Aruba - One Happy Island

Donna Meredith on 12 October 2016

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I was thrilled to be given the opportunity by the Aruba Tourist Board and KLM to visit the tiny exotic Dutch island of Aruba on an educational trip with 10 of my fellow Travel Counsellors. It was an intense, five day tour of this postcard paradise island with blond beaches, located just off the coast of Venezuela in the southern Caribbean.

Being located outside the hurricane belt, this 19-mile-long by 6-mile-wide island enjoys average year-round temperatures of 30°C and very little rainfall, which makes this island a perfect year-round holiday destination. The trade winds provide a constant cool breeze which causes the islands famous Divi-Divi trees to slope in a south-westerly direction.

Due to the high levels of employment, a decent minimum wage and good standard of social housing makes Aruba a safe place for tourists to visit. You can even drink the tap water as they desalinate all their water due to the low rainfall.

To get to the Dutch Antilles island of Aruba you can fly direct from Amsterdam with KLM. There are plenty of regional UK airports offering connecting flights to Amsterdam – I flew from Birmingham whereas my colleagues flew from various other UK regional airports.

Aruba’s strapline is ‘One Happy Island’ which makes sense when you experience their super laid back a friendly attitude towards life.

The capital of the island is the bustling harbour city of Oranjestad with its unique blend of old and new Dutch influenced Caribbean architecture. Most buildings are brightly coloured with shuttered windows. Cruise ships dock here, so you will find plenty of international designer shops as well as plenty of restaurants, cafes, nightclubs, bars and casinos.

The southwest coast is where all the amazing beaches can be found and the majority of the hotels are located. There are two distinct resort areas – the high rise hotel area on Palm Beach with big brand hotels like the Ritz Carlton, Hilton, Grand Hyatt and Holiday Inn and the low rise hotel area located on Eagle Beach (considered to be the best beach on the island), which has a more boutique feel and is very popular with couples and honeymooners. Here you will find the stunning adult only Bucuti and Tara Resort – my personal favourite, especially the Tara Suites. I enjoyed visiting the Grand Hyatt located in Palm Beach which has beautifully landscaped gardens, spacious rooms with nice sea views, and plenty of space to relax around the different pools!

In Oranjestad, I visited the Renaissance Aruba Beach Resort which consists of three sites covering the beach and main hotel across the road in Orangestad’s main shopping complex. The third site is their own private island accessible via speedboat through an underground tunnel from inside the main hotel. On the private island you can swim and take pictures up-close with the famous and very tame resident pink flamingos.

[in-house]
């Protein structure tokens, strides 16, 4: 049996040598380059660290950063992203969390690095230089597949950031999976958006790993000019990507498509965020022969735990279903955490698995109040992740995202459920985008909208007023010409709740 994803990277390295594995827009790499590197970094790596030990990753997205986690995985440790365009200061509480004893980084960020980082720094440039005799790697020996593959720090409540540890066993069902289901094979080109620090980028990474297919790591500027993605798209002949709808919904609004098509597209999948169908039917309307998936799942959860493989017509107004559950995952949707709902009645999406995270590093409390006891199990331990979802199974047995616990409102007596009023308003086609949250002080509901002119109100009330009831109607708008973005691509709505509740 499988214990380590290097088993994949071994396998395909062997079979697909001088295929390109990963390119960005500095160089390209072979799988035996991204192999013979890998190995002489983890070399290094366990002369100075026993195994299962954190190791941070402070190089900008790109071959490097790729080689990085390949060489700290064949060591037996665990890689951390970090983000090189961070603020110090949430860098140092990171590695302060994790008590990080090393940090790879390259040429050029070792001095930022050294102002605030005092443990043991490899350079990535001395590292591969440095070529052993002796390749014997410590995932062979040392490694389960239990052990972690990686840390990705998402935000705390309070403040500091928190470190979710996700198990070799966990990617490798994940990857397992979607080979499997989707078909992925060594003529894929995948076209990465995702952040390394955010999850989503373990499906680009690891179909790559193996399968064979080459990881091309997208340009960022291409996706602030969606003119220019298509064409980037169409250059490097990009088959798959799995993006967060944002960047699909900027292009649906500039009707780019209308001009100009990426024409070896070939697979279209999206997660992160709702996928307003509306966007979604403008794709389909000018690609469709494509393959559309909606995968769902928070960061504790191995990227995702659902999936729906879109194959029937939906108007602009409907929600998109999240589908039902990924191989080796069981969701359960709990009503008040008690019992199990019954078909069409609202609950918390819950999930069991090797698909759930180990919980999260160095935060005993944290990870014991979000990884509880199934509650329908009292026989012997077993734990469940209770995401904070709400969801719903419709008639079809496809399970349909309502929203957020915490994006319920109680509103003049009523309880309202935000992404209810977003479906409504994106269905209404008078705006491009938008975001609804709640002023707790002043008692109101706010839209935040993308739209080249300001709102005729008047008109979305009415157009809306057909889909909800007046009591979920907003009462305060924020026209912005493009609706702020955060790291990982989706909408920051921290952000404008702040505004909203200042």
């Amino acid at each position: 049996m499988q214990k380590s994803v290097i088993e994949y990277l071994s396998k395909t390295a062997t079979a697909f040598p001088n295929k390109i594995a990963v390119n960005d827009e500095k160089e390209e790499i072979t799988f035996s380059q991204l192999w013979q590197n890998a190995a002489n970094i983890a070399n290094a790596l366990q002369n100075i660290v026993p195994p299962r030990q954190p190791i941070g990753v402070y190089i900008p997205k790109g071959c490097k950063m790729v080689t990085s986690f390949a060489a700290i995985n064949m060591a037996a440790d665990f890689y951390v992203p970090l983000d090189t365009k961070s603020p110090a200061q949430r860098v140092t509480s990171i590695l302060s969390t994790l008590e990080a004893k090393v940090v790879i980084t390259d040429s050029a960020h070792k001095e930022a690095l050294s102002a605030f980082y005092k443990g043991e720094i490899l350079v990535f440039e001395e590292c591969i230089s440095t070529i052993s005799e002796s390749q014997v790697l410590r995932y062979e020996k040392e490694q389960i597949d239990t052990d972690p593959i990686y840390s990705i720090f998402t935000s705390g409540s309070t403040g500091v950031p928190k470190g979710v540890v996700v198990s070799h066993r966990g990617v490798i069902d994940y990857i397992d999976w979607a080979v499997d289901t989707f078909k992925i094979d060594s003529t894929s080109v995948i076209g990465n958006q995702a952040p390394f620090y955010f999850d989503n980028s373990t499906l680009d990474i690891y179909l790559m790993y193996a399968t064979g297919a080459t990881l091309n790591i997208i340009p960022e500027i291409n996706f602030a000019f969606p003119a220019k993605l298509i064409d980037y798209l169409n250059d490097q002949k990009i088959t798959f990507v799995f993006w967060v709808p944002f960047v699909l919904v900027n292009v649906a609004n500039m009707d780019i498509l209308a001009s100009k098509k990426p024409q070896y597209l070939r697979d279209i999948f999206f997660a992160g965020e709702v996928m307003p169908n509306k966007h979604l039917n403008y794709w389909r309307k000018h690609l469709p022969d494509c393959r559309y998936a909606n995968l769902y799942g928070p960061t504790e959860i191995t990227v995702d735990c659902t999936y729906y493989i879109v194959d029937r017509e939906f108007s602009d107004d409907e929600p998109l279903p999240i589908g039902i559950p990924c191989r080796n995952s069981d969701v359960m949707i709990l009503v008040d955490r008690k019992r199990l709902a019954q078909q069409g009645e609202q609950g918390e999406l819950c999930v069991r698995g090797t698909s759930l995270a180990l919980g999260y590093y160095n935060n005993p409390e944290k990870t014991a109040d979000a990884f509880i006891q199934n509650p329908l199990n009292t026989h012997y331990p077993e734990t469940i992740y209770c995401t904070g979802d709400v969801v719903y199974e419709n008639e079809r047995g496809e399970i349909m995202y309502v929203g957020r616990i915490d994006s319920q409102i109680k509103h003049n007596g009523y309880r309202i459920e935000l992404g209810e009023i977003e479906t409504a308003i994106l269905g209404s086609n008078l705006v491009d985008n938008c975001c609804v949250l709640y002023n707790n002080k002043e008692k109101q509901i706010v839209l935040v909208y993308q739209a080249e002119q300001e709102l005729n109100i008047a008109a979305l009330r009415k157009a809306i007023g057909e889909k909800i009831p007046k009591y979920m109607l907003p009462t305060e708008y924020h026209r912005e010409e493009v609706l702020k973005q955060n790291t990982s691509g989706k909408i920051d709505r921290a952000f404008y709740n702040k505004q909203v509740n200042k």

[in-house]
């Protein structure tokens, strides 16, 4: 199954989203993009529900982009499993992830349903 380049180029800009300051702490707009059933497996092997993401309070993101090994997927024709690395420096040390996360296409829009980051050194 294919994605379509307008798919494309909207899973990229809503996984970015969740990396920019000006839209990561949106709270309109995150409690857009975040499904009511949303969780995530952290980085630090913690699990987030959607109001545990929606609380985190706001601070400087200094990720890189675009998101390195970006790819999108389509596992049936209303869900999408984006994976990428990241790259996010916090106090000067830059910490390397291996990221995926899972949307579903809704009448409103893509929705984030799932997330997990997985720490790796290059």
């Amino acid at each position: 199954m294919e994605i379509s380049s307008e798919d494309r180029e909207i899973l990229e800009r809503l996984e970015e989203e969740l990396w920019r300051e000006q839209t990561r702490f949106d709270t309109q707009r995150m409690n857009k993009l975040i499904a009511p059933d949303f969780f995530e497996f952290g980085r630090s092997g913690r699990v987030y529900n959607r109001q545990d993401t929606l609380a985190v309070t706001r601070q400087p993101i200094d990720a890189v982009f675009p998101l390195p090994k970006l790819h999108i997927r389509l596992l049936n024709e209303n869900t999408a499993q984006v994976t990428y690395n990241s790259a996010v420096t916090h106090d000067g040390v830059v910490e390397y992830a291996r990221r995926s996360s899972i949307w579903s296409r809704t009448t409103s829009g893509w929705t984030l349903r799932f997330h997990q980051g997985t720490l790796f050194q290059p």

At the western most point of the island is the low rise and traditionally Caribbean-style Manchebo Beach Resort & Spa, which has some lovely facilities including a beautiful Balinese style outdoor spa on the beach and a very intimate restaurant and bar.

To the north of Palm Beach there is the wonderful privately owned and small Boardwalk Boutique Hotel, which is set in lush small tropical gardens with roomy self-catering accommodation for families that included kitchen facilities. This hotel is perfect if you want to hit the beach all day, come back, put the kids to bed and then sit out on your balcony and terrace, BBQ, relax in a hammock and open the nice bottle of wine - I liked this one a lot and especially enjoyed the colourful local artwork which adorns the hotel throughout.

The Amsterdam Manor Beach resort, located at top end of Eagle Beach is a Dutch style property with attractive apartment style rooms ideal for families with the beach literally just across the road and they have their own beach bar and restaurant where you can sit and enjoy a spectacular sunset dinner experience.

No visit to Aruba would be complete if you have not experienced the Kukoo Kunuku, Aruba’s infamous party bus pub crawl, which includes riding along in a bus with no windows, lots of flashing lights, loud music and you get your own maracas to shake to the beat. Revellers enjoy singing and dancing and you couldn’t help but enjoy the ride around the town, stopping off at local bars, before being dropped off back at the hotel at around 12:30am. It’s a great laugh, not for the faint hearted.

I must say however, it is not recommend to do a 9am start 5 hour Catamaran Cruise the day after the Kukoo Kunuku party bus…. which we did. The cruise includes 3 stops to snorkel around some shipwrecks and then closer to land to see some wonderful marine life. Lunch is included, served up by the entertaining and very accommodating crew.

Even though the island is relatively small, there is absolutely loads to do including a rich array of water sports including snorkelling and scuba diving the great selection of shipwrecks and reefs offshore. You can also partake in windsurfing, sailing, fishing, ATV & Jeep Safari tours or visit the national park. Other attractions include the California Lighthouse, Alto Vista Chapel with its variety of different shaped Cacti, Natural Bridge, Casibari Rock formations and the Bushiribana Gold Smelter ruins. On the north coast there is a tradition where you can make a wish by stacking stones – reminded me of the same in Canary Islands.

If you would like to visit this one happy island, please feel free to call me.

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